Going to upgrade your data pipeline to Spark3? Read about the issues we encountered while we upgraded the data pipeline in Taboola.
Time has come and we decided that we need to move forward and upgrade our data pipeline from Spark 2.2.3 to Spark 3.1.2. One may think that upgrading to the new Spark version is just a matter of a simple version number change in our dependency management. Well, it’s hardly ever the case, especially for a core dependency such as Spark, which affects many of our services in our monorepo project. A new version can include well documented API changes, bug fixes and other improvements. However it may also come with some other, not so documented, functionality changes, bugs and unexpected performance issues.
In this blog post we will share issues from our Spark upgrade journey in Taboola. A journey that started with a dependency version number change and ended after multiple code adaptations and configuration changes that we applied in order to overcome several issues. We will dive into 8 issues, explain the symptoms that we have seen in each of them, the reason behind it including related Spark tickets. And explain the workaround that we chose to apply for each of them.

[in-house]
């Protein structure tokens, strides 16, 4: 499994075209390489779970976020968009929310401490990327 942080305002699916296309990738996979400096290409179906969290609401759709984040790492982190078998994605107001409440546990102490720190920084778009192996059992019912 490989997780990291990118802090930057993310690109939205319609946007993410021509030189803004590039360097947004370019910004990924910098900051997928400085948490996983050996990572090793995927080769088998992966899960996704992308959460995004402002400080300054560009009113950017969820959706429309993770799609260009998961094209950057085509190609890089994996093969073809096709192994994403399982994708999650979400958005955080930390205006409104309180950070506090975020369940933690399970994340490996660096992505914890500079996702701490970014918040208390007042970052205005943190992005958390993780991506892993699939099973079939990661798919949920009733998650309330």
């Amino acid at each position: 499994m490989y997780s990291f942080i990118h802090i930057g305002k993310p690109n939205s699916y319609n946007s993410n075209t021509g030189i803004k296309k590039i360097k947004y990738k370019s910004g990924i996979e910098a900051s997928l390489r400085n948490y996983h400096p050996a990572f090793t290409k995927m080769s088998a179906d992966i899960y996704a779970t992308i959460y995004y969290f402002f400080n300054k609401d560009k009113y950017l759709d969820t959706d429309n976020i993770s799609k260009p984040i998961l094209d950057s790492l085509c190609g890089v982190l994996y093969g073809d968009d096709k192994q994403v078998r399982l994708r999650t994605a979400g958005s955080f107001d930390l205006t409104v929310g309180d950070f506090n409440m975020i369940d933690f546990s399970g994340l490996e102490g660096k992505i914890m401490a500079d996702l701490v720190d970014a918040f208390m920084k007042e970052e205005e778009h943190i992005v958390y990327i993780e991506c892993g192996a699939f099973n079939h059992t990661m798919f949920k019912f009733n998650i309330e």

See What Breaks
The first step in our journey, and probably the easiest, is changing Spark version and dealing with the failures, be it compilation errors or failing tests.
Well, we make it sound easy… As mentioned before, we have a monorepo project, and with hundreds of different production workloads, we couldn’t just upgrade Spark, test it all in a couple of weeks and go on with our lives. It was a migration that was cautiously managed over a few months, in which we had to support both old and new Spark versions side by side, but that’s for another blog post…
Anyway, there were several changes in behavior that surfaced up in our unit tests:
#1 – Proleptic Gregorian calendar VS Hybrid calendar
Spark 3 comes with a change in parsing, formatting and conversion of dates and timestamps. Previous Spark versions used the hybrid calendar while Spark 3 uses the Proleptic Gregorian calendar and Java 8 java.time packages for manipulations. This change affects multiple parts of the API, but we encountered it mostly in 2 places – when parsing date & time data that is provided by the user, and when extracting sub components like day of week and so on.